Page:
up to ten objects.)
K.CC.7 Compare two numbers between 1 and 10 presented as written numerals.
Operations and Algebraic Thinking
Understand addition as putting together and adding to, and understand
subtraction as taking apart and taking from.
K.OA.1 Represent addition and subtraction with objects, fingers, mental
images, drawings, sounds (e.g., claps), acting out situations, verbal
explanations, expressions, or equations. (Note: Drawings need not
show details, but should show the mathematics in the problem – this
applies wherever drawings are mentioned in the Standards.)
K.OA.2 Solve addition and subtraction word problems, and add and subtract
within 10, e.g., by using objects or drawings to represent the problem.
K.OA.3 Decompose numbers less than or equal to 10 into pairs in more
than one way, e.g., by using objects or drawings, and record each
decomposition by a drawing or equation (e.g., 5 = 2 + 3 and 5 = 4 + 1).
K.OA.4 For any number from 1 to 9, find the number that makes 10 when
added to the given number, e.g., by using objects or drawings, and
record the answer with a drawing or equation.
K.OA.5 Fluently add and subtract within 5.
Number and Operations in Base Ten
Work with numbers 11 – 19 to gain foundations for place value.
K.NBT.1 Compose and decompose numbers from 11 to 19 into ten ones and
some further ones, e.g., by using objects or drawings, and record
each composition or decomposition by a drawing or equation (e.g.,
18 = 10 +8); understand that these numbers are composed of ten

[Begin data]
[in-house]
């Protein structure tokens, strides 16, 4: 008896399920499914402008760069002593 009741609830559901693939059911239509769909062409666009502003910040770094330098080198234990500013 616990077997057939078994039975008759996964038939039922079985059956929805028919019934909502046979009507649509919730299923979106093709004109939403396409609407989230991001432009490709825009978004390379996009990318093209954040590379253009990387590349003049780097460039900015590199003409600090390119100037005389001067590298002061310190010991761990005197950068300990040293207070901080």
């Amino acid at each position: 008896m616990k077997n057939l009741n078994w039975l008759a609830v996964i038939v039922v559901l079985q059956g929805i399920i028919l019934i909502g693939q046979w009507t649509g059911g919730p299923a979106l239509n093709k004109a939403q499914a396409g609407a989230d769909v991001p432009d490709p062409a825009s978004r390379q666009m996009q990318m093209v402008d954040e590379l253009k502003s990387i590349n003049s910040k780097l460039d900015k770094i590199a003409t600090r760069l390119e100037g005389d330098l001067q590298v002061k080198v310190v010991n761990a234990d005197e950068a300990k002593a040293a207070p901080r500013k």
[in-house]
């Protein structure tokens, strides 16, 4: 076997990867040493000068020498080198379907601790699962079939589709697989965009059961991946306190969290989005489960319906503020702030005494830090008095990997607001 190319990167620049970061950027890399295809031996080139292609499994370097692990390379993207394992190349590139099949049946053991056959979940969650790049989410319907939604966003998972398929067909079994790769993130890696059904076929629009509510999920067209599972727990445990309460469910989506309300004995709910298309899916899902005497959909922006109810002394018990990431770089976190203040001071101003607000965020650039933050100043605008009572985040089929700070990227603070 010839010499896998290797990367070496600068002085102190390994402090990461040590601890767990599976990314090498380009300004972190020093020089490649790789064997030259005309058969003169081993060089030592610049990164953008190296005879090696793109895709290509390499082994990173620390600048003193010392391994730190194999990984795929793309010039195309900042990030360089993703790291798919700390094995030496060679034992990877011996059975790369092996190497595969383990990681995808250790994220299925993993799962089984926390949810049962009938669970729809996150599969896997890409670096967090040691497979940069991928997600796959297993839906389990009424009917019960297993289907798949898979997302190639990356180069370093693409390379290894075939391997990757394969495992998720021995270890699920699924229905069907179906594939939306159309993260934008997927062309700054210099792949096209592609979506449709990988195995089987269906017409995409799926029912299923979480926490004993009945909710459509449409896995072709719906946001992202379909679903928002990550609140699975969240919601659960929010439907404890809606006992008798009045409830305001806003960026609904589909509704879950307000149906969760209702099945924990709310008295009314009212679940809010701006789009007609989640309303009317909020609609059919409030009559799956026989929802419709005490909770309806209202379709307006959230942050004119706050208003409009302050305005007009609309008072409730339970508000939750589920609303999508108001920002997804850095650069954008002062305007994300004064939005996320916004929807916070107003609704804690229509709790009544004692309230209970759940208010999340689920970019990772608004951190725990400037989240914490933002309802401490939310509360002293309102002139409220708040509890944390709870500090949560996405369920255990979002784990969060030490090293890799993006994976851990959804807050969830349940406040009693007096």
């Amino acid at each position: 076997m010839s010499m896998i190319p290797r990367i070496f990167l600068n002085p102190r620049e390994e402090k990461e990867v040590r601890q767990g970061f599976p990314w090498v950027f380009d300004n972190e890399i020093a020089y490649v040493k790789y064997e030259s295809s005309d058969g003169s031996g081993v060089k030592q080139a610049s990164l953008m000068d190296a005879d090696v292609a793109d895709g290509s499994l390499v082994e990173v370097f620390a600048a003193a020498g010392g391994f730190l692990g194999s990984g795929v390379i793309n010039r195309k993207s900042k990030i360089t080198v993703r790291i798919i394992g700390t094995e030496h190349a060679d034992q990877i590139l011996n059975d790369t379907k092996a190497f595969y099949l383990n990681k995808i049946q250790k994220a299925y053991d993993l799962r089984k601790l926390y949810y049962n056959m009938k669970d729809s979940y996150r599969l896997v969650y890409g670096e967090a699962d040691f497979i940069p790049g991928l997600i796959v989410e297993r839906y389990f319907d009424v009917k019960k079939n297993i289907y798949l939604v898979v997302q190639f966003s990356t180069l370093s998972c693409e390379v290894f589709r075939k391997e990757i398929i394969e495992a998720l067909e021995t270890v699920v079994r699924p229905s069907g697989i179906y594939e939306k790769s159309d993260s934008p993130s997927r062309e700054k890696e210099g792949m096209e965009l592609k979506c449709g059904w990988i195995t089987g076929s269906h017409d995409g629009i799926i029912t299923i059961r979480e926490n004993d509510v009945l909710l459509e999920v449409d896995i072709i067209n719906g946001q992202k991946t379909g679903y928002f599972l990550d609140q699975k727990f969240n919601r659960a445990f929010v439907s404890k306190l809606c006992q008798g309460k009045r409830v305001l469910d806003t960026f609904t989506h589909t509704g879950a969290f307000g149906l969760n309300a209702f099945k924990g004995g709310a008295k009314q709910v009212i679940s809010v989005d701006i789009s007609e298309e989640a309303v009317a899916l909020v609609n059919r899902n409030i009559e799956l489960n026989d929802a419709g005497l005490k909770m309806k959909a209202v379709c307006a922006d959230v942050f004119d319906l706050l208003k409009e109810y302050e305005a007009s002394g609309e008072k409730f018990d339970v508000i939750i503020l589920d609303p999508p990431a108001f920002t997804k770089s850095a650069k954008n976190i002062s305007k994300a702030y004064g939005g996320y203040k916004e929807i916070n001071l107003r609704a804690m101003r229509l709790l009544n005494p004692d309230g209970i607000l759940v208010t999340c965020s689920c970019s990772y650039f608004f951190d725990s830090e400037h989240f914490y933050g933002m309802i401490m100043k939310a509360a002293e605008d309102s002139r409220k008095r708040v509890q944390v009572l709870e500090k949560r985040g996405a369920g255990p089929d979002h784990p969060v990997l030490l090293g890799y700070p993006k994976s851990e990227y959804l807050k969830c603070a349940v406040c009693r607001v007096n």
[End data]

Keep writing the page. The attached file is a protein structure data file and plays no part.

ones and one, two, three, four, five, six, seven, eight, or nine ones.
Measurement and Data
Describe and compare measurable attributes.
K.MD.1 Describe measurable attributes of objects, such as length or weight.
Describe several measurable attributes of a single object.
K.MD.2 Directly compare two objects with a measurable attribute in
common, to see which object has “more of”/“less of” the attribute,
and describe the difference. For example, directly compare the
heights of two children and describe one child as taller/shorter.
Classify objects and count the number of objects in each category.
K.MD.3 Classify objects into given categories; count the numbers of objects
in each category and sort the categories by count. (Note: Limit
category counts to be less than or equal to 10.)
Geometry
Identify and describe shapes (squares, circles, triangles, rectangles,
hexagons, cubes, cones, cylinders, and spheres).
K.G.1 Describe objects in the environment using names of shapes, and
describe the relative positions of these objects using terms such as
above, below, beside, in front of, behind, and next to.
K.G.2 Correctly name shapes regardless of their orientations or overall size.
K.G.3 Identify shapes as two-dimensional (lying in a plane, “flat”) or threedimensional
(“solid”).
Analyze, compare, create, and compose shapes.
K.G.4 Analyze and compare two- and three-dimensional shapes, in different
sizes and orientations, using informal language to describe their
similarities, differences, parts (e.g., number of sides and vertices/
“corners”) and other attributes (e.g., having sides of equal length).
K.G.5 Model shapes in the world by building shapes from components
(e.g., sticks and clay balls) and drawing shapes.
K.G.6 Compose simple shapes to form larger shapes. For example, “Can you
join these two triangles with with full sides touching to make a rectangle?”